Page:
The destruction of Syria’s chemical weapons production and mixing equipment may have been completed ahead of schedule but its problems remain far from resolved. The U.S.-Russia deal struck in Geneva earlier this year — paving the way for international inspection of Syria’s toxic munitions — has delivered its first tangible result. The Organization for the Prohibition of Chemical Weapons has kept alive the spirit of the Geneva communiqué, and with it the chances of international mediation. However, the principal actors in Syria’s conflict seem to remain unconvinced of the need for dialogue. In extending his cooperation to the OPCW – which has until June 2014 to oversee the elimination of Syria’s chemical stockpile – President Bashar al-Assad has signalled his indispensability to a diplomatic settlement. Mr. Assad has underlined that not only is he in control but he is also willing to make tactical concessions. The odds are now stacked heavily against the Syrian rebels. After the United States shelved its plan to intervene militarily, opposition groups have had to reconcile themselves to the option of sharing power with Damascus. That al-Qaeda and other terror outfits have infiltrated the rebels’ ranks has also substantially diminished the support they initially received from the West. Not surprisingly, many of the rebel factions have expressed their reluctance to participate in the “Geneva 2” diplomatic conference scheduled for later this year. Mr. Assad, on the other hand, has made the Syrian government’s participation contingent on his being allowed to complete a full term in office.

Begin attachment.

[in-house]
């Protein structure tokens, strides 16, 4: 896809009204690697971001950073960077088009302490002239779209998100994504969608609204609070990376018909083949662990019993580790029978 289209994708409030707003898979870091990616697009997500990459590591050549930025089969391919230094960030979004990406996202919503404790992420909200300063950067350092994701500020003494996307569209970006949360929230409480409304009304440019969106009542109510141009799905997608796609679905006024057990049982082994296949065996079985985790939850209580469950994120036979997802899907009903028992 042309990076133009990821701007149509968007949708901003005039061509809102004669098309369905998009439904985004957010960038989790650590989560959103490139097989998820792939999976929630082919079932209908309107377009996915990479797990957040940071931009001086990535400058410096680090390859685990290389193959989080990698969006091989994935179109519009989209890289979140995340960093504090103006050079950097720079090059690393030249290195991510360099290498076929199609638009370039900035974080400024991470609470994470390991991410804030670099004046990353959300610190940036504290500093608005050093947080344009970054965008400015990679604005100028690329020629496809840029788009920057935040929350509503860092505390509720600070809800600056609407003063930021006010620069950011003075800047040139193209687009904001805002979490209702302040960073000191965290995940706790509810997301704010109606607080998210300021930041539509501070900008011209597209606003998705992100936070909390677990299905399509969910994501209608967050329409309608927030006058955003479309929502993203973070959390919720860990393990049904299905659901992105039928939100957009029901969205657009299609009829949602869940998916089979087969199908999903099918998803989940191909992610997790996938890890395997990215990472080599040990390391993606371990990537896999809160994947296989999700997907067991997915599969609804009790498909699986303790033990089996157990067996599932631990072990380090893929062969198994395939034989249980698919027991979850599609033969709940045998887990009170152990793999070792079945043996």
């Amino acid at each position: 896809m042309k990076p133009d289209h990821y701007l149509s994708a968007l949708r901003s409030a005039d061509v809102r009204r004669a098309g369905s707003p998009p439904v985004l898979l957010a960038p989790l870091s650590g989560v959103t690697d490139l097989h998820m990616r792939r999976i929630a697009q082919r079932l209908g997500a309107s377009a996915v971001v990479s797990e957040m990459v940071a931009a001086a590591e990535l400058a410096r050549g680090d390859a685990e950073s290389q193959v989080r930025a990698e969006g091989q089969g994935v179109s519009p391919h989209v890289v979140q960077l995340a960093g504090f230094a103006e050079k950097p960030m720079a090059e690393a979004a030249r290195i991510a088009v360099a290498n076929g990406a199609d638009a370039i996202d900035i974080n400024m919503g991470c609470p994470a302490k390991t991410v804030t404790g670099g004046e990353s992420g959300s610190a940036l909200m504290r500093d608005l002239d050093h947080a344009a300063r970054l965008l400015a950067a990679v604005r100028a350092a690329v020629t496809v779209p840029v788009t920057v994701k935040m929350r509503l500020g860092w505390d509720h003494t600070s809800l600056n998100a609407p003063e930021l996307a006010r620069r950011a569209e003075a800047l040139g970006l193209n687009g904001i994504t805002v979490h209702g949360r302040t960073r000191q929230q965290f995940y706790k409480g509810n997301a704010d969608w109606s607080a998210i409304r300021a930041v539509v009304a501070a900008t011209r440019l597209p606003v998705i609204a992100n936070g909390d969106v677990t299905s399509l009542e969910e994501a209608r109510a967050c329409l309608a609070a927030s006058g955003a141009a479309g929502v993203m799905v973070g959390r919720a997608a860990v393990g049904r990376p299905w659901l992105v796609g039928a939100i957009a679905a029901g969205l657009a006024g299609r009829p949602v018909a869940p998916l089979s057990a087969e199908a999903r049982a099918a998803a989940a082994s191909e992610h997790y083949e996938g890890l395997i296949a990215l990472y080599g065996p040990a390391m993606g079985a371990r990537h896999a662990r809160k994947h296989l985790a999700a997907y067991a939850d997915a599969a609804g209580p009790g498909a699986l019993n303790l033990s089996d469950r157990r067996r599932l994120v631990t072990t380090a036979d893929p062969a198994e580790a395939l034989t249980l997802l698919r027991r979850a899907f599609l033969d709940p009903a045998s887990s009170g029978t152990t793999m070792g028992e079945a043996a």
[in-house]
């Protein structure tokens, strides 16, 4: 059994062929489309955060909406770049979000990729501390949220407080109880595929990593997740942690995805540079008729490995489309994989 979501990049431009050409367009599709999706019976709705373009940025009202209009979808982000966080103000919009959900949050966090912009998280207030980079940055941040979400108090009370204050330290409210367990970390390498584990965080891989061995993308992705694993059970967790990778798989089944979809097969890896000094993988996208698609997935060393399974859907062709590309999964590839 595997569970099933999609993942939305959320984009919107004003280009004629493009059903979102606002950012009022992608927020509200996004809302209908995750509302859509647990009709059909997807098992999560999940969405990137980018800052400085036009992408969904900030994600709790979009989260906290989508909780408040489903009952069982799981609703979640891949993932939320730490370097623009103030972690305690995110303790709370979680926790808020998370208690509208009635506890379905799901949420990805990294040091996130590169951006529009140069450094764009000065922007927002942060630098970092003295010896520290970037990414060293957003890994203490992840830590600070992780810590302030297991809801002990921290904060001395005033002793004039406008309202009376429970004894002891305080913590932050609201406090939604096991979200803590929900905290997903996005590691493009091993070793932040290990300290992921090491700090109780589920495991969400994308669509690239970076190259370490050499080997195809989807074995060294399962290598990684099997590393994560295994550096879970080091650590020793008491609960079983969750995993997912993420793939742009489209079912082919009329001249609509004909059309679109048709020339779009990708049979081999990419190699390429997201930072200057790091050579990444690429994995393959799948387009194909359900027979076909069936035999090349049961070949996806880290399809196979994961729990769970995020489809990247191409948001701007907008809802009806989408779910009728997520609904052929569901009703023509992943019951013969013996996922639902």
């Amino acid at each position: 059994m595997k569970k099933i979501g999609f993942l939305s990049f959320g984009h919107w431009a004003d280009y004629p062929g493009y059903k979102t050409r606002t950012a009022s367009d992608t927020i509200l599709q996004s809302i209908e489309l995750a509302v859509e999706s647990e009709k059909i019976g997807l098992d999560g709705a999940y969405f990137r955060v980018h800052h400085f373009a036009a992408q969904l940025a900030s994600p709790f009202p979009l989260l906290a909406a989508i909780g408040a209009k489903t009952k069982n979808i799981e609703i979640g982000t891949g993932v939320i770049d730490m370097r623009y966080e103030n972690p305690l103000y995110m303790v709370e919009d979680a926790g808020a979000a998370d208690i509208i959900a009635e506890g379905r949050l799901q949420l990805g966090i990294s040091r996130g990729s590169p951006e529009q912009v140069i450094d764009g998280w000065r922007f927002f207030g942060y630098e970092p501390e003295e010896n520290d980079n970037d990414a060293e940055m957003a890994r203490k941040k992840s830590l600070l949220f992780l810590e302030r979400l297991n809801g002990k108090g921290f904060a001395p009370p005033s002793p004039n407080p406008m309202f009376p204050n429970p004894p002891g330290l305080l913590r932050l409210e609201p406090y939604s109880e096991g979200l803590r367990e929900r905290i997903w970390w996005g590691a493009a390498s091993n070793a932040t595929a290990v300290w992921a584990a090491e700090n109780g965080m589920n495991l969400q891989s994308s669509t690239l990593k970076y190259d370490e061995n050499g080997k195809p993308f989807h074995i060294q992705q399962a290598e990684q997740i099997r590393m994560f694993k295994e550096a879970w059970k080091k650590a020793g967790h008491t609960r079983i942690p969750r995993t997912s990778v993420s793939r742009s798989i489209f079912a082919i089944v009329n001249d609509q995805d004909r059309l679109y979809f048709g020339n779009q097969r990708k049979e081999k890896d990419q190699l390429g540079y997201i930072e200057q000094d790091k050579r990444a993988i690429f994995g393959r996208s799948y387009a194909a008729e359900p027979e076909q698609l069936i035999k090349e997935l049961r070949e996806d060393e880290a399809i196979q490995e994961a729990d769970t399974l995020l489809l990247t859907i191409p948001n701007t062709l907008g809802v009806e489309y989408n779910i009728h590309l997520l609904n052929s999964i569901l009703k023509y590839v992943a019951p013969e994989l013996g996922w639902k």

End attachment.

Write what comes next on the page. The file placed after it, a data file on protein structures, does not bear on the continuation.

Meanwhile, the humanitarian crisis in Syria continues unabated. Refugee influx into neighbouring countries like Lebanon and Turkey has reached massive proportions. The World Health Organisation recently confirmed an outbreak of polio in the country with aid groups finding it difficult to deliver food and medicines in war-affected districts. A ceasefire between the government and the rebels has simply not materialised. The Syrian conflict continues to be manipulated by regional actors. Amidst opposition to Iran’s participation in the conference, U.N. and Arab League Envoy for Syria Lakdhar Brahimi has rightly suggested that Tehran’s presence is “natural and necessary.” It seems probable Syria will soon be free from the scourge of Weapons of Mass Destruction. But the OPCW’s commendable work is only a means to an end – if within the next few months, the international community is not able to bring the country’s warring parties before the negotiating table, the chances of a political solution will diminish considerably. This can only happen if external actors stop aiding the militarisation of this conflict.

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